Apartment proposal returns

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Indianapolis-based Crestline Communities plans to develop two- and three-story apartment buildings in Progress Park on Greenfield's north side.

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GREENFIELD — A plan for 240 apartments in a business park on the city’s north side is back after five years, this time with a new developer.

Indianapolis-based Crestline Communities is pursuing the development, called Accolade Apartments, on about 28 acres at the northeast corner of Progress Parkway and Opportunity Parkway in Progress Park.

The business park is in the northeast quadrant of State Street and Interstate 70, and is home to a BeijingWest Industries Plant and Elanco Animal Health until it moves to Indianapolis.

Indianapolis-based Justus Companies proposed and received approval for the apartment development in 2017 but never carried through. Due to the amount of time that’s passed and changes to Greenfield’s planning regulations in the time since, the proposal had to be resubmitted in order to move forward once more.

“It’s not as dense as the typical project that we see out here,” said Daniel Hubbard, president and principal of development for Crestline Communities, at Monday night’s Greenfield Plan Commission meeting. “We really liked the site plan.”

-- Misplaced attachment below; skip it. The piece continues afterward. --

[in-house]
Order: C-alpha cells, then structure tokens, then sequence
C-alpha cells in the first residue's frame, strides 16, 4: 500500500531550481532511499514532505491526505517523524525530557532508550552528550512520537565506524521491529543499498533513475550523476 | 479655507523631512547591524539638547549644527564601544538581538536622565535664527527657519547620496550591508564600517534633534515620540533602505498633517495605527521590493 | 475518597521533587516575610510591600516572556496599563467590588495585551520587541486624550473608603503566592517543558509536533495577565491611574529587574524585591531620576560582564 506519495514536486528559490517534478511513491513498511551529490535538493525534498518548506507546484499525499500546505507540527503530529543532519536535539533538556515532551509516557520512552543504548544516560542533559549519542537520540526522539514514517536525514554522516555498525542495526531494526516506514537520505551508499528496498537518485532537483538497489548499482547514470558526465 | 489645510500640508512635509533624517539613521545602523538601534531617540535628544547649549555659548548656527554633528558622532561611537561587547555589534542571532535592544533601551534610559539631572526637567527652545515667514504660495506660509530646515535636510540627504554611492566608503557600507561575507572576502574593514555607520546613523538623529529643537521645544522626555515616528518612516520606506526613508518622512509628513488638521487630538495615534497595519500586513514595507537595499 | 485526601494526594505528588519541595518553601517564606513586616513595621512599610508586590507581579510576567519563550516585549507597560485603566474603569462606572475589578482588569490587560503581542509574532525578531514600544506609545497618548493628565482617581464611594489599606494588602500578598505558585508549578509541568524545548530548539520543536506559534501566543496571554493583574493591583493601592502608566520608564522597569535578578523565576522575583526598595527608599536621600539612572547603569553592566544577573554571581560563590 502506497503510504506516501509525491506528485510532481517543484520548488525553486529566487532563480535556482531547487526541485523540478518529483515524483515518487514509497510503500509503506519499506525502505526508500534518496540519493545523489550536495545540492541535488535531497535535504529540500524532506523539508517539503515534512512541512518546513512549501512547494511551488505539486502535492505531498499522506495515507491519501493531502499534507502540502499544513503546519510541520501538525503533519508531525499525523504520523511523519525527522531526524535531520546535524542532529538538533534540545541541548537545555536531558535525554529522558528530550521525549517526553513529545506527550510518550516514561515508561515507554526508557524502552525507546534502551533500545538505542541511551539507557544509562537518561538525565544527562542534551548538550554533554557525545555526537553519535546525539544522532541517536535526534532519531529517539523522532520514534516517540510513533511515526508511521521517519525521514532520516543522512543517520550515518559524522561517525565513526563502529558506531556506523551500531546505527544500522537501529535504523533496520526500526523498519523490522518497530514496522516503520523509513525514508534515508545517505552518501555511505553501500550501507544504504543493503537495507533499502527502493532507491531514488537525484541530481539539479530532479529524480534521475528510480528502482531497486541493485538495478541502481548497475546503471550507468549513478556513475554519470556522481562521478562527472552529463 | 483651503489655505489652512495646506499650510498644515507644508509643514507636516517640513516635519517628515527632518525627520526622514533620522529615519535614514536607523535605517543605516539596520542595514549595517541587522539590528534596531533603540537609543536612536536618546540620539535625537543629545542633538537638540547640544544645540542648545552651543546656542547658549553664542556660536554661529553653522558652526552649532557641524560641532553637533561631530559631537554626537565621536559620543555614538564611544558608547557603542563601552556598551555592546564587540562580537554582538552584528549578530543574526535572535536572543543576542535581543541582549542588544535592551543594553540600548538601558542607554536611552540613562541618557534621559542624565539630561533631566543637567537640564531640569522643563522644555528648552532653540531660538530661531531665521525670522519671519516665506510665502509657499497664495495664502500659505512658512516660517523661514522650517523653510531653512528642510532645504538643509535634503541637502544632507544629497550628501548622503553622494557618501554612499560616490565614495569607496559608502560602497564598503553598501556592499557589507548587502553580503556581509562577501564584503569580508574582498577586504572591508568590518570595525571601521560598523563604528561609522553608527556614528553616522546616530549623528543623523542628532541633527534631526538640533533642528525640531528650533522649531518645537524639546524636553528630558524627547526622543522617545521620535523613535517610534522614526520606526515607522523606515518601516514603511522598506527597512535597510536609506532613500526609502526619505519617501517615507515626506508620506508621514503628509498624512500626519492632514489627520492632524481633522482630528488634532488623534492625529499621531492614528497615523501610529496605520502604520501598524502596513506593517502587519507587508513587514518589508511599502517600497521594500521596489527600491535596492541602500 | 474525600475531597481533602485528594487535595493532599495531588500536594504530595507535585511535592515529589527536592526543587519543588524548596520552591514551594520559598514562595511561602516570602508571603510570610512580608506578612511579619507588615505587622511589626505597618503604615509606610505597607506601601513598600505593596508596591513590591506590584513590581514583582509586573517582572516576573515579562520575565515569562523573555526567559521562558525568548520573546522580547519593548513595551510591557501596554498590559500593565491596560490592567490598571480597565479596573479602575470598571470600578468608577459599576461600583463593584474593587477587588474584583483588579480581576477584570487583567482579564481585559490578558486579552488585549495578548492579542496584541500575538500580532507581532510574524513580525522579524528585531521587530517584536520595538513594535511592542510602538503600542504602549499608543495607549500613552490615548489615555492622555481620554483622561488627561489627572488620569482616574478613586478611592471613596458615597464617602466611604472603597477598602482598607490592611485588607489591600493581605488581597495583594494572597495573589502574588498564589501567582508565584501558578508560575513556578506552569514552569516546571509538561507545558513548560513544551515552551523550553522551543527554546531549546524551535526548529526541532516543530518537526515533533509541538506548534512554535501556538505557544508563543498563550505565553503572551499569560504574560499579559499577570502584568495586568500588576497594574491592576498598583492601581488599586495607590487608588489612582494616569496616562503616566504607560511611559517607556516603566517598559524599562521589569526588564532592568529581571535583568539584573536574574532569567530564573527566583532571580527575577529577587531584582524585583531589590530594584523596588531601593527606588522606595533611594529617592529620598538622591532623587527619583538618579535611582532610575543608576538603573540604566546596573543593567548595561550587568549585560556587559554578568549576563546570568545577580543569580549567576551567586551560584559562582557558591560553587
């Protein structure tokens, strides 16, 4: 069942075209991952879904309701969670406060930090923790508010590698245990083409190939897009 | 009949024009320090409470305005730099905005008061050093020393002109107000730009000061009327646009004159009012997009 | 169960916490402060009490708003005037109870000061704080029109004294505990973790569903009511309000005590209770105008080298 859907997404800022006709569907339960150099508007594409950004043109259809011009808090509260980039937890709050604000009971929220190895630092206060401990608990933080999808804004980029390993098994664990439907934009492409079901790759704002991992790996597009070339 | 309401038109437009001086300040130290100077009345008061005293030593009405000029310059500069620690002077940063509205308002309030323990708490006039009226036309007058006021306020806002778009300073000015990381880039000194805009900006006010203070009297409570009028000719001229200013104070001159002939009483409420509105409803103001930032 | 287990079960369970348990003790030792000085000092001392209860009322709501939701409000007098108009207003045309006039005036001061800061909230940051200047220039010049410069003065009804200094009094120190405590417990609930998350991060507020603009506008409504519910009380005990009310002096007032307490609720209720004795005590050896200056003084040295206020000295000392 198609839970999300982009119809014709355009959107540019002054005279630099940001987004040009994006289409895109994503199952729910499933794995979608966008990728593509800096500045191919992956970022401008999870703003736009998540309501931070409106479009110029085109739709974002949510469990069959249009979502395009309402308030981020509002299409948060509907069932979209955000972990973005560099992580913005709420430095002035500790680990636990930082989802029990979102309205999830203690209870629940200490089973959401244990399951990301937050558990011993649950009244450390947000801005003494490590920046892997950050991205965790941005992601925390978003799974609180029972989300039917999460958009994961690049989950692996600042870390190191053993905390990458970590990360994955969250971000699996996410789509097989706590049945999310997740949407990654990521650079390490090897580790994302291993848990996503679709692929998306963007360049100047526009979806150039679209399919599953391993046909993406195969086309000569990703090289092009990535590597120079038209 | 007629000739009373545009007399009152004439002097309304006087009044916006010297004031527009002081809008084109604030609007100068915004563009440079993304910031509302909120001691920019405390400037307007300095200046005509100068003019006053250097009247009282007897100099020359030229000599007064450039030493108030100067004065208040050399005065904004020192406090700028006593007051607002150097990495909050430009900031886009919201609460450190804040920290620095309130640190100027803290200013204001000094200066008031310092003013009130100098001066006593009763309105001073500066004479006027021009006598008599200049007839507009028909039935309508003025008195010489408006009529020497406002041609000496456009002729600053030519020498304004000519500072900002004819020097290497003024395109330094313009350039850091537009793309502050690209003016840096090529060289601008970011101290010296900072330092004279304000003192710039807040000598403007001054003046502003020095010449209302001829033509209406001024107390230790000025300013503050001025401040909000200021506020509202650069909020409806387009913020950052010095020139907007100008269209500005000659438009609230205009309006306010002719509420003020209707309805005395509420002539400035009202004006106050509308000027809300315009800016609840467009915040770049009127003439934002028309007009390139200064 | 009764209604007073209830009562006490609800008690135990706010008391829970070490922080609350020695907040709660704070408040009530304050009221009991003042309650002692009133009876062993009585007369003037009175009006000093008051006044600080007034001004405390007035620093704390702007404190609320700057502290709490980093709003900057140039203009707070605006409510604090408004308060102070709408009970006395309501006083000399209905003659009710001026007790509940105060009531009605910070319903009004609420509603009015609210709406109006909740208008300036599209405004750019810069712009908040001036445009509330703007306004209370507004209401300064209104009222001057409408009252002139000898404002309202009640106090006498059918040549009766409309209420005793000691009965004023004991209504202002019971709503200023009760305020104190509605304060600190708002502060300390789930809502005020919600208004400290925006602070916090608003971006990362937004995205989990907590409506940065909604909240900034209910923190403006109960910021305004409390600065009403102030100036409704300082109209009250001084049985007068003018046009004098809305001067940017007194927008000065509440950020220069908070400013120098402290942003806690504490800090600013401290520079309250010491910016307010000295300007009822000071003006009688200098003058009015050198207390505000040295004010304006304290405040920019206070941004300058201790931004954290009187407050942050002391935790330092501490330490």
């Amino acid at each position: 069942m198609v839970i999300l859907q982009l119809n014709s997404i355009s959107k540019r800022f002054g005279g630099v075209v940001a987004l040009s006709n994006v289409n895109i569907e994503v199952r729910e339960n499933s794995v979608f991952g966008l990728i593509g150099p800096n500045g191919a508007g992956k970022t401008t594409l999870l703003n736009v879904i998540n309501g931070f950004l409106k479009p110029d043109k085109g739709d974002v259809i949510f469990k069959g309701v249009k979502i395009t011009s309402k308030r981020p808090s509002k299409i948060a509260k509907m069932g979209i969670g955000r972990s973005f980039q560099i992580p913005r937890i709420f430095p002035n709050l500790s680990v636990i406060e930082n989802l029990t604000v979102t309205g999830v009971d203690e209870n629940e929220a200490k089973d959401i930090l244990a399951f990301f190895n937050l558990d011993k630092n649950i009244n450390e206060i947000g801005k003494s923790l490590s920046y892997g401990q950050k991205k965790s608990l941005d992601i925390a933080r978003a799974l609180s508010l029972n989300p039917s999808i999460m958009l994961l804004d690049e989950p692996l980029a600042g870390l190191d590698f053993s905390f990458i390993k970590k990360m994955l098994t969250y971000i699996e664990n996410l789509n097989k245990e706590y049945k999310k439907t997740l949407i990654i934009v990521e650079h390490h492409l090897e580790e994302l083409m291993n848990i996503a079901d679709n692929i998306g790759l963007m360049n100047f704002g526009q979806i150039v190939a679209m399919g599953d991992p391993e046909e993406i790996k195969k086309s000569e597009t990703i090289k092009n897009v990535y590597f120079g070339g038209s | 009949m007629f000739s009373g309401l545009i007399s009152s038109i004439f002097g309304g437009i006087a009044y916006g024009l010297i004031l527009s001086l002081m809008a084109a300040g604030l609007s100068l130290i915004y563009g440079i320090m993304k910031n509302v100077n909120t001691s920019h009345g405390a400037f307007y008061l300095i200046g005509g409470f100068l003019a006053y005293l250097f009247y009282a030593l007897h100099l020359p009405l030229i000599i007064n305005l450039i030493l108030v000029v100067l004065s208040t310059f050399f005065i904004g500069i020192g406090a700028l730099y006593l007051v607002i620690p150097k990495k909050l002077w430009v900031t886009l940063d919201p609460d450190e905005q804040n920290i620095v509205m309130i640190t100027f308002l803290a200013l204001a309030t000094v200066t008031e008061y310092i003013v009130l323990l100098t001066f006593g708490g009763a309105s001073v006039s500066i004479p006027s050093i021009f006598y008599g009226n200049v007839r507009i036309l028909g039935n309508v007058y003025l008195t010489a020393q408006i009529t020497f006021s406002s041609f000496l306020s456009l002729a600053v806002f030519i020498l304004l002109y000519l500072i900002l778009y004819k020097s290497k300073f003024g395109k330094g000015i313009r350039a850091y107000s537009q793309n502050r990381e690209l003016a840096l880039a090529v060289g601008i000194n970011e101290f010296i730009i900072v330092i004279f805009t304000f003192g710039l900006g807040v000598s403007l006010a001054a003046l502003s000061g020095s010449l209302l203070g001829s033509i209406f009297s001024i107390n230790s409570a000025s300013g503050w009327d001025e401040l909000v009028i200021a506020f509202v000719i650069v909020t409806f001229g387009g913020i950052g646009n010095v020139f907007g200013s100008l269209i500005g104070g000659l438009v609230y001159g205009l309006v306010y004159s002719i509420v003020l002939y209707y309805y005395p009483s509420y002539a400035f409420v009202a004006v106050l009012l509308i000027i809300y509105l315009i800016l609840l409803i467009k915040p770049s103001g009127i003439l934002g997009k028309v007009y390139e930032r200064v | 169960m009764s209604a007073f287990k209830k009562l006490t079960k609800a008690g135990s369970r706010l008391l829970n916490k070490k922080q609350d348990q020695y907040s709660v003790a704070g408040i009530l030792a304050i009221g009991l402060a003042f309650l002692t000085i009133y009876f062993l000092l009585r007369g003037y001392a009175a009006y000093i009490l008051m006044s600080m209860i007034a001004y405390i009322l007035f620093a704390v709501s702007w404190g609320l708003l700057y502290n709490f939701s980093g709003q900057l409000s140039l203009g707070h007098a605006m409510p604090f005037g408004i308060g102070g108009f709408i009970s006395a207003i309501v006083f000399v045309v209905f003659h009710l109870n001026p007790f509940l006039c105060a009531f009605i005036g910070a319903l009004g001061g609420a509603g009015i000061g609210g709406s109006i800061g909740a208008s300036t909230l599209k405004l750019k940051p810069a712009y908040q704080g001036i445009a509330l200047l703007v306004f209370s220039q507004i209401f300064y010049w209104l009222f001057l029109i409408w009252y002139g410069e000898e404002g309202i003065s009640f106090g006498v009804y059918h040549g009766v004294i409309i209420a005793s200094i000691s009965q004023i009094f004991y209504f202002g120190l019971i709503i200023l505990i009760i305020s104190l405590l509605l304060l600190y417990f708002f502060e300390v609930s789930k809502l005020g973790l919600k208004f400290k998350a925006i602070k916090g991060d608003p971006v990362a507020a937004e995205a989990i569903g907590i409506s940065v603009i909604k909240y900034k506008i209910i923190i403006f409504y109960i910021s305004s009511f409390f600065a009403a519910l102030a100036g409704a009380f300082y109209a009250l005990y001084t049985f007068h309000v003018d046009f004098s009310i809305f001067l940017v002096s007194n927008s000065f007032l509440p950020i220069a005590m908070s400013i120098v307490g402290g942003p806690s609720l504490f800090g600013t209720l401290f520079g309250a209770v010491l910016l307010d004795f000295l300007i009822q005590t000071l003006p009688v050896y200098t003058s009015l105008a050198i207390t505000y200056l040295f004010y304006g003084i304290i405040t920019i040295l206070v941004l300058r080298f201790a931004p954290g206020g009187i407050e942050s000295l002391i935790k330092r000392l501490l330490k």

Accolade Apartments will have 13 two- and three-story apartment buildings with 12 studios, 78 one-bedroom units, 120 two-bedroom units and 30 three-bedroom units.

Hubbard expects monthly rents to be around $950 for studios and over $1,500 for three-bedrooms.

“That’s hopefully where we can get with interest rates and building prices right now,” he said.

City planning officials welcomed back the proposal.

“The business park itself is a well-planned office and industrial park,” said Joanie Fitzwater, Greenfield planning director. “It is intended to be built with a campus style, with amenities, and connectivity, and trails, and mixed use, and the housing is actually a desirable amenity-type accessory use to the industrial park itself, so we find that it would be desirable to have these apartments here.”

Plan commission member Gary McDaniel served on the commission when the development was first proposed.

“I’m glad to see this come back,” McDaniel said. “We were kind of excited about this.”

Plans also call for attached garages on six of the buildings as well as detached garages, a clubhouse, pool, walking paths, grill area, playground, dog park, bike racks and electric car charging station. Woods that Opportunity Parkway wraps around will be preserved.

Crestline Communities plans to eliminate almost 100 parking spaces from the plan that exceed the maximum allowed by city regulations. Fitzwater recalled the initial developer sought the extra spaces to cater to tenants with discretionary income, particularly short-term Elanco employees, with a need for storage for recreational vehicles and accessories.

The plan commission unanimously approved a development plan and preliminary plat for the project.